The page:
Tuesday, June 17, 2014

Fiction Series: Free Verse

It wasn’t the first time I’d spotted him here. The arrogance in his step was an indicator that this had always been his neighborhood. If that weren't enough, you could also tell by the way the crowd embraced him. As he stepped off the stage, gentleman and women alike grabbed his hands in adoration. The owner patted his shoulder, as he walked through the aisles and the barista made it her business to give him a complimentary coffee. He had them all under some spell. 

Everyone except for me.

I was steadily approaching the six-month anniversary of coming home from school. Nothing was familiar about my Brooklyn. Coffee shops and quaint restaurants appeared where bodegas and Laundromats used to be. The stoops filled with hyper brown children and elderly women were now bursting with hipster gatherings and young professionals. The only thing familiar about my nook of Brooklyn was “Free Verse.”

Free Verse was a bookstore and coffee shop located in an isolated brownstone on Fulton Avenue. You could tell it was once a part of a row of houses, but businesses replaced its family. Mr. Mills owned the entire residence: the first floor was the bookstore, the second was the café, and the third is where everyone presumed he lived. For as long as I lived there, he’s always allowed the community in, through open mics, book clubs, children’s birthday parties, and so much more. 

Mr. Mills was a small, stout, and handsome man. All the single ladies tried to get his attention. Rumor had it that he and his wife, who was now with our lord and savior, started the store. Her picture was placed discreetly throughout both floors, a symbol of love and care, and I could tell that he didn’t plan on remarrying.

Mr. Mills and the poet that just got off stage stood in a corner conversing. If you didn’t know that Mr. Mills never had children, you would think this man was his son by the way he kept pulling him into an embrace. I’d begun to eavesdrop.

“We don’t see you enough, Damali. You’ve got to make it your business to stop by more often,” Mr. Mills said.

            “I know Mills. I know. I’ve been trying to make it my business, at least once a month.”

            Damali wasn’t a frequent performer, on open mic night, but he was right, he did show up about once a month. Whenever he got to the mic, folks that usually whispered throughout poems were suddenly quiet. It was as if they knew that what he was about to perform would be incredible. The first time he’d gone up, he’d been wearing a simple black tee and jeans with a Raiders fitted. His brown hands clasped together, and he bopped his head in preparation as if he was listening to a song. I rolled my eyes, waiting to hear another rapper who’d slow down his violent rhymes and call them poetry.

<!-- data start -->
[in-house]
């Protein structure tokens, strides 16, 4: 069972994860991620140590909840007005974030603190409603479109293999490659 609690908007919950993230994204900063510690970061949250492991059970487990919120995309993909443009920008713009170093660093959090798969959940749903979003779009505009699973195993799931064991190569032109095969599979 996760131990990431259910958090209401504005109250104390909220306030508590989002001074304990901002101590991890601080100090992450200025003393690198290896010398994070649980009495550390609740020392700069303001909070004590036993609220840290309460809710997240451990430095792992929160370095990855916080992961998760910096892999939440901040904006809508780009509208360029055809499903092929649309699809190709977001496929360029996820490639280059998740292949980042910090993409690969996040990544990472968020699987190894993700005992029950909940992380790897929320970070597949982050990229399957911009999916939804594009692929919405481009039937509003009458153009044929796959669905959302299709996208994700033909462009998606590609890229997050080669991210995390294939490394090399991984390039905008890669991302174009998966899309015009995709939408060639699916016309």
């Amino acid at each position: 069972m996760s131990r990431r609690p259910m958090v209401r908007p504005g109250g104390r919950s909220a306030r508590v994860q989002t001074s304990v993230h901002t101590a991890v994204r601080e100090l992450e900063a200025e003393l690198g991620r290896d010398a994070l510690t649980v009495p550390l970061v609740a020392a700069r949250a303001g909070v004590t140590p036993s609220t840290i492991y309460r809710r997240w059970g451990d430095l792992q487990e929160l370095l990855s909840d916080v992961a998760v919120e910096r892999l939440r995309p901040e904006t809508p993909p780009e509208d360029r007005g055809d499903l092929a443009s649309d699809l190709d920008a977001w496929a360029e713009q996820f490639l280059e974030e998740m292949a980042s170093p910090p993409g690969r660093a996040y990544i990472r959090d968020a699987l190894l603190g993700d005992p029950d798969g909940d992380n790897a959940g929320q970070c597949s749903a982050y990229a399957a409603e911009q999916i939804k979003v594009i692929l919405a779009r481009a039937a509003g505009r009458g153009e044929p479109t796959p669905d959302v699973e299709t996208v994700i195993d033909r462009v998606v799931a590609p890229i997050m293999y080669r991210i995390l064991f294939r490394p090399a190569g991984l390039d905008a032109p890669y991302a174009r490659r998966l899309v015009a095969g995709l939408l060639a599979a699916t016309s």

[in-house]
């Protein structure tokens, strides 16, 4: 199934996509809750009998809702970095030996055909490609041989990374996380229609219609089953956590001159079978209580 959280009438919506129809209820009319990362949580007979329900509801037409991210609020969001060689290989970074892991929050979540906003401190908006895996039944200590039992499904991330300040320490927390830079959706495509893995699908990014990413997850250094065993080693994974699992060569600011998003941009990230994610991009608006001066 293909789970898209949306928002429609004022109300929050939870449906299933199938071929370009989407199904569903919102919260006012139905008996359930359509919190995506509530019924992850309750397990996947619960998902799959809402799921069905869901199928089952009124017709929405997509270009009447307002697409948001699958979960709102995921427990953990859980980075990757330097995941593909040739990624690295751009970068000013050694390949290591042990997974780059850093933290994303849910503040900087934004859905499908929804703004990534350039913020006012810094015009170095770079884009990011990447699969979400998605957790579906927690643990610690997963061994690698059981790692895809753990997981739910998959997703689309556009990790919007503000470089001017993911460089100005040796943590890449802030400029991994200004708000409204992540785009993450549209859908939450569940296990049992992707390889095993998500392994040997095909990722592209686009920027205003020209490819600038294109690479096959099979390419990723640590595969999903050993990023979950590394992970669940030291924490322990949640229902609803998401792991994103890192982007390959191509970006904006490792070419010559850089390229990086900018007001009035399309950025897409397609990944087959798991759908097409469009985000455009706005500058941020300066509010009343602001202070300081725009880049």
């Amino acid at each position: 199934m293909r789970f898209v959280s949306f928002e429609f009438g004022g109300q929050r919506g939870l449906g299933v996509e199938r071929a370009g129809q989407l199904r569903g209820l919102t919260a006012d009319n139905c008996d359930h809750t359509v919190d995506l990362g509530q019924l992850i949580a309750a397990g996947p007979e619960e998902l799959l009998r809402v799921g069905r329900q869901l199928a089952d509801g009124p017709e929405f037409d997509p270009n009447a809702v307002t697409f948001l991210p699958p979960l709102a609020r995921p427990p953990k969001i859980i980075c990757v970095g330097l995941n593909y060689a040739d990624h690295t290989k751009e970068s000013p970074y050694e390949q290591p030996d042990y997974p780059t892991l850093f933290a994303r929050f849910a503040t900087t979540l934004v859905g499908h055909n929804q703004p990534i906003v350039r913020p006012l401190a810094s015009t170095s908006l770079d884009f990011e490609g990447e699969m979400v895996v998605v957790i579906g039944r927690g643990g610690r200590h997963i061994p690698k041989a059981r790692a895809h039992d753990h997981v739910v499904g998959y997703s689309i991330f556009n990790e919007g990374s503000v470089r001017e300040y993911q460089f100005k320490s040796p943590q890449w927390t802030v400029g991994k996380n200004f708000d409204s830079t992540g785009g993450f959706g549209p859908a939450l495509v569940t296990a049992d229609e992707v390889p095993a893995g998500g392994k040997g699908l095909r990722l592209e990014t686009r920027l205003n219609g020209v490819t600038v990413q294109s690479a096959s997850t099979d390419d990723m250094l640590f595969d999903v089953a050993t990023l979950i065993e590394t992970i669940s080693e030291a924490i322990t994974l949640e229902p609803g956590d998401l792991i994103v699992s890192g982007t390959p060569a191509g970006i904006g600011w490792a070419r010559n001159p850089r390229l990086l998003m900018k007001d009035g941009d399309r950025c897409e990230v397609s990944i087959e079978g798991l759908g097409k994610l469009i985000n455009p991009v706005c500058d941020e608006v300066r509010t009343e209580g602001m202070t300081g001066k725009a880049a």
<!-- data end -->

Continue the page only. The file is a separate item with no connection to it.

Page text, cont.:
He wrapped his fingers around the microphone and coughed before he began:

I’m sorry

How suddenly

You forget

What a real man is

And if you

Trying to remember

Listen to this

He’s prone to hit
Another man quick
If he dare disrespect
Whatever lies neath’
Your neck

There to honor and protect
Capable of mental
And yesssss physical sex
But one without the other
Forget that…. 
Let’s not get all poetic about it

It’s wack

He’s daddy on Monday

When you lose tears

Cuz’ life ain’t fair

He’s mommy on Tuesday

When he greases your scalp
Parts your hair

He’s brother on Wednesday
As you sit and play NBA live
Not denying him
But alongside with him

He’s Grandma on Thursday
When kisses
And strong chest replace bosom
Cuz’ you need somewhere to rest

He’s sister on Friday
When you need to talk
About all your mess

And on the weekend
He’s you
A part of
The passion
You share

Run his fingertips through your hair

No need for pretending

He already knows the real you

Always tempted to kiss you

Never dismiss you

Everything you say

Is of the utmost


He’ll linger on your every word
Like eyes on a Sunday sunrise

You are a prize 

If you want Monday through Friday

Treat him like a man